The controversy raises some important questions about the role of Irish in our society. For most people, including TDs, Irish is part of our cultural identity; indeed, it is no accident that Gaeltacht Affairs is in the same portfolio as Arts and Heritage. The language is something we have inherited from previous generations, like round towers or dolmens, but by the same token most of us would as soon live in a round tower as speak Irish on a daily basis. It has a symbolic function, but is not seen as having a practical value.

A minority takes article 8 of the Constitution seriously, maintaining that it has a right to State services through the medium of Irish. What is interesting about this group is that it consists for the most part of non-native speakers, people who have decided that Irish is an important part of their identity, but whose first language is English.

This is a rather uncomfortable fact. One can sympathise with a native speaker of say Flemish in Belgium demanding that their children be schooled in their native language, but it is more difficult to grant victim status to a native English speaker from Dublin demanding the same service for their offspring. The fact that something is enshrined in the Constitution does not necessarily mean that it is morally justified.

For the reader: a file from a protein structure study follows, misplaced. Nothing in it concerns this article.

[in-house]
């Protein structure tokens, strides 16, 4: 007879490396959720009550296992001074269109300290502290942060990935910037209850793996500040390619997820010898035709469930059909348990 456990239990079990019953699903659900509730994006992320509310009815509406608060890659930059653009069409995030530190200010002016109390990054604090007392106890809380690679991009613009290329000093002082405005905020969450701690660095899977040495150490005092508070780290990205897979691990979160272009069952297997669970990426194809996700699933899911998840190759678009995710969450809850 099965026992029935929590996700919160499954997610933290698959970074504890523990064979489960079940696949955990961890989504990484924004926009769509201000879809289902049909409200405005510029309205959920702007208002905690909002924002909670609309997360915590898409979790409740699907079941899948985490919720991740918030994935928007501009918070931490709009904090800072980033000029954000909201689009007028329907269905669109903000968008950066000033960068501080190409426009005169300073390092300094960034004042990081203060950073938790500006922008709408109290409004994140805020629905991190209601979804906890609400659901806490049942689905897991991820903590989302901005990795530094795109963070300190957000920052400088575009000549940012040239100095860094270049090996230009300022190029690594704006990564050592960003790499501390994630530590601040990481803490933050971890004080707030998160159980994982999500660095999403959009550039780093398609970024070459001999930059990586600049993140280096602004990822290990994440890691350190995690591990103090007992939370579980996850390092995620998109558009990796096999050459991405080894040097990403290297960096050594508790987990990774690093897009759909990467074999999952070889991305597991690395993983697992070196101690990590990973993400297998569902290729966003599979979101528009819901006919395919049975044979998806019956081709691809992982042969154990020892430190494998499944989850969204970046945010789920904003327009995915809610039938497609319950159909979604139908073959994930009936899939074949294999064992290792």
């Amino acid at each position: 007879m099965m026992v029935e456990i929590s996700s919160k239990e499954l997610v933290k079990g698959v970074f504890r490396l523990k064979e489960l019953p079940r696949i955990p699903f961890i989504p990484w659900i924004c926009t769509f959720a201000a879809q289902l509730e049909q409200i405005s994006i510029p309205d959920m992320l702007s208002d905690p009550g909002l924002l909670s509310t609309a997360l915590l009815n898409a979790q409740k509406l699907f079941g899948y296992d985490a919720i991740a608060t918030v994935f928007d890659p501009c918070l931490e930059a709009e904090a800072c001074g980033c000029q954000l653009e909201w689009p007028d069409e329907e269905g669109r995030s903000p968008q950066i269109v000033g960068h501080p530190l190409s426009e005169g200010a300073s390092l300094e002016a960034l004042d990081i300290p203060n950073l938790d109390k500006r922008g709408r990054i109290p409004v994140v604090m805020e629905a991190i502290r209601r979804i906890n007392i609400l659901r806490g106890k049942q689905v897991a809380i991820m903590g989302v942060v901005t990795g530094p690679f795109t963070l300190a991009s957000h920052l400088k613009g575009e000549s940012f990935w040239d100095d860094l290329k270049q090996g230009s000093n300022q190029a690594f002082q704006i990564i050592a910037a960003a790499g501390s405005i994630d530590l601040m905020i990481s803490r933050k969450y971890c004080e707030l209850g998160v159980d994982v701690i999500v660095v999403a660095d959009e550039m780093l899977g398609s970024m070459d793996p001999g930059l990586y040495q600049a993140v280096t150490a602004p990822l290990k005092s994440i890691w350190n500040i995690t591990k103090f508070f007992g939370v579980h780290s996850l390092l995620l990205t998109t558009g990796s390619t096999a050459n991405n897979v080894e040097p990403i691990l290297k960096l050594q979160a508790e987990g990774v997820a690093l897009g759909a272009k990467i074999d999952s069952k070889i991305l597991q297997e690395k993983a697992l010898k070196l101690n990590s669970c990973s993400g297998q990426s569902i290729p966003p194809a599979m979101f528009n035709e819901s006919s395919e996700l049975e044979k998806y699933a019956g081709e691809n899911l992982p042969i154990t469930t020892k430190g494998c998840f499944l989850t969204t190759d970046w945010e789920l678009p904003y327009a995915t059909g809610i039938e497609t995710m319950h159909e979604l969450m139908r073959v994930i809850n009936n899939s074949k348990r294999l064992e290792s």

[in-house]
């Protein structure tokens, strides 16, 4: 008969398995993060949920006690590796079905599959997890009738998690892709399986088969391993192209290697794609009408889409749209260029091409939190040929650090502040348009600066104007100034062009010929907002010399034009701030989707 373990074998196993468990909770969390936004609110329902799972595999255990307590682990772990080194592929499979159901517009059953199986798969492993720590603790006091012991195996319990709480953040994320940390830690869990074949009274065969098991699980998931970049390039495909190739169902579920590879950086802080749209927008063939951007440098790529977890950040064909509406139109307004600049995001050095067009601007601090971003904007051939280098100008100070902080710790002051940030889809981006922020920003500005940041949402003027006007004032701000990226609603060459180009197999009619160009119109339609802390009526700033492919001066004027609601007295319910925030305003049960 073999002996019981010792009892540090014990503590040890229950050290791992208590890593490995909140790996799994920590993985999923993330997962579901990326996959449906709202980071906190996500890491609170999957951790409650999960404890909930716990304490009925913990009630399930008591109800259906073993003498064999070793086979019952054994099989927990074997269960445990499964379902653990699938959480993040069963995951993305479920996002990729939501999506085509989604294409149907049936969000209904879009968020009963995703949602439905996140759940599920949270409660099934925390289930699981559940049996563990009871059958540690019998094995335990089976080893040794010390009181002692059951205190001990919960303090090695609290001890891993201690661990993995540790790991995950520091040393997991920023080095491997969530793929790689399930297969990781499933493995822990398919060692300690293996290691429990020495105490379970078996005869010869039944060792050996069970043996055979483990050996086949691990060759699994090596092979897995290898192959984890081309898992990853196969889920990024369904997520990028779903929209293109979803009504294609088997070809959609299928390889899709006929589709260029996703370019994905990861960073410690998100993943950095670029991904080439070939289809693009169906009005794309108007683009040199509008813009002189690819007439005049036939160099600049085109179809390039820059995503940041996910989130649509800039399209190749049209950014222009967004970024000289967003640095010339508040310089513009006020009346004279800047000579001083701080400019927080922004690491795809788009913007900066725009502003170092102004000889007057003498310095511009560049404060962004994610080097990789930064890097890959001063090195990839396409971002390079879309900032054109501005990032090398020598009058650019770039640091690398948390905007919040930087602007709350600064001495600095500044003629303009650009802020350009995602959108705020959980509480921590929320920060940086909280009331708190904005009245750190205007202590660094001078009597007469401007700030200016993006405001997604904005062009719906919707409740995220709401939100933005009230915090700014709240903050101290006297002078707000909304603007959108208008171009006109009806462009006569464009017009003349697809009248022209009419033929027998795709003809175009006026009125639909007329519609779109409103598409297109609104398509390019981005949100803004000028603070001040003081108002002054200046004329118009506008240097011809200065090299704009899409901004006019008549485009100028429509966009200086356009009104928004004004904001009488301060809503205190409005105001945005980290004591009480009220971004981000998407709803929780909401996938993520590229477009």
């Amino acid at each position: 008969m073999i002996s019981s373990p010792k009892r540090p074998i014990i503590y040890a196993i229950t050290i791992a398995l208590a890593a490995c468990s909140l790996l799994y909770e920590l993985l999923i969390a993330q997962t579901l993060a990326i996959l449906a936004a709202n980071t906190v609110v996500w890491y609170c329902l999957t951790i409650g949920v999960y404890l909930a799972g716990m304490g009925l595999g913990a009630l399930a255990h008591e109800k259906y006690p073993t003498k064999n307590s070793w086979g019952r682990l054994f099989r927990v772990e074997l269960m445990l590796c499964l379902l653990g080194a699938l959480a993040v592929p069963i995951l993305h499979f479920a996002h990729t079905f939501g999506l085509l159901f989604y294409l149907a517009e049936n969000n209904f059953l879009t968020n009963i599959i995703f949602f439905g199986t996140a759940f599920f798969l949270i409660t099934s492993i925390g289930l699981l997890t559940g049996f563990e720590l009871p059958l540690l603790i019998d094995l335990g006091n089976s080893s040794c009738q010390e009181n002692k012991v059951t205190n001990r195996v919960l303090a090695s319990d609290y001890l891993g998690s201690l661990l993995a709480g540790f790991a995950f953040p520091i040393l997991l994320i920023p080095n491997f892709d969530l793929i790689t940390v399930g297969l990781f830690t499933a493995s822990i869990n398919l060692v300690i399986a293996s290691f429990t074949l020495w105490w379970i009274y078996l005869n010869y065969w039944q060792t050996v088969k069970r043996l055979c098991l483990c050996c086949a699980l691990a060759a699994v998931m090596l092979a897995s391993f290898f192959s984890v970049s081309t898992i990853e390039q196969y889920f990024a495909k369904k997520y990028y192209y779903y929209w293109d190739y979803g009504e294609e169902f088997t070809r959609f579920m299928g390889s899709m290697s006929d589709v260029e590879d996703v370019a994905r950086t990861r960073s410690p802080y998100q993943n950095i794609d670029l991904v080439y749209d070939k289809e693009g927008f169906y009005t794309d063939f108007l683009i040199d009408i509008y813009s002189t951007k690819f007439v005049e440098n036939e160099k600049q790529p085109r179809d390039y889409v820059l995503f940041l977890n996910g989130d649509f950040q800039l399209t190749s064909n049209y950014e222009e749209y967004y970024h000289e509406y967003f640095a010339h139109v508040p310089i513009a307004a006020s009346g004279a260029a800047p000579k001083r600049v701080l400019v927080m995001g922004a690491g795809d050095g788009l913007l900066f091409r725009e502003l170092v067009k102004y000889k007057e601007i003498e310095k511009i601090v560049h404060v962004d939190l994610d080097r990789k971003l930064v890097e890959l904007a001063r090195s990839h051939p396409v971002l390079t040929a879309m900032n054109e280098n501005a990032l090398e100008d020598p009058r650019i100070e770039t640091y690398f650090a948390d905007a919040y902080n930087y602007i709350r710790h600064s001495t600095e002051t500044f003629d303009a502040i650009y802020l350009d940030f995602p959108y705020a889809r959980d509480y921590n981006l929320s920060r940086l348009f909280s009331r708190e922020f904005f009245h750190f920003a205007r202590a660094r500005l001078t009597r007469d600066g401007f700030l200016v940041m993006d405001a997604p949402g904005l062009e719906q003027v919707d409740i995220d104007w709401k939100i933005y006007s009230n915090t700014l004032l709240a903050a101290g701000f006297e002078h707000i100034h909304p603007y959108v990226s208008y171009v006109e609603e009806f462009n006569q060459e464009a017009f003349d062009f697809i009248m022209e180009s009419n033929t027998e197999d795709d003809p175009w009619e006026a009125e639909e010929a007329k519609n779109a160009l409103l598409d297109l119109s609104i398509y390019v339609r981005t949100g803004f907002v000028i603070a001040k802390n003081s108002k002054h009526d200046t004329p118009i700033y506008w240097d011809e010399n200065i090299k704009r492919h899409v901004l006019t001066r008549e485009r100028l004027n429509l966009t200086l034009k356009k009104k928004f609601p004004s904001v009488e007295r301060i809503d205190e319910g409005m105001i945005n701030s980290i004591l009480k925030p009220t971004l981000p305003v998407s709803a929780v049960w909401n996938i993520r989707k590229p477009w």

There is also a more practical issue at stake. Suppose I wish to bring a lawsuit against the State. As an Irish speaker I can demand to be represented in the first official language. But I think I’d be more interested in the barrister’s legal qualifications than their linguistic talents.

In other words, one can enact legislation guaranteeing language rights but one cannot ensure that people will learn a language and speak it, and, more importantly, that they will be able to communicate efficiently in that language.

Symbolic recognition

Since its foundation in 1893, Connradh na Gaeilge has campaigned for the symbolic recognition of Irish in public life. It has succeeded remarkably well – Irish has a presence now in education, in State documentation, and on the airwaves that was unimaginable 100 years ago. But no amount of campaigning or legislation can turn a weak language into the main means of communication for a country that is comfortably ensconced in the Anglophone world and global economy.

In a few days the recent Irish language row will have disappeared from public view. However, like many of our other problems, it will continue to irritate both politicians and society as long as we refuse to review our attitudes towards Irish and its place in our lives. We have revised many points of our Constitution in the last 40 years. Instead of trying to scrape the rust off his Irish over the school holidays, maybe the new Minister of State could take a long hard look at article 8? Dr Aidan Doyle is a lecturer in Irish and linguistics at University College Cork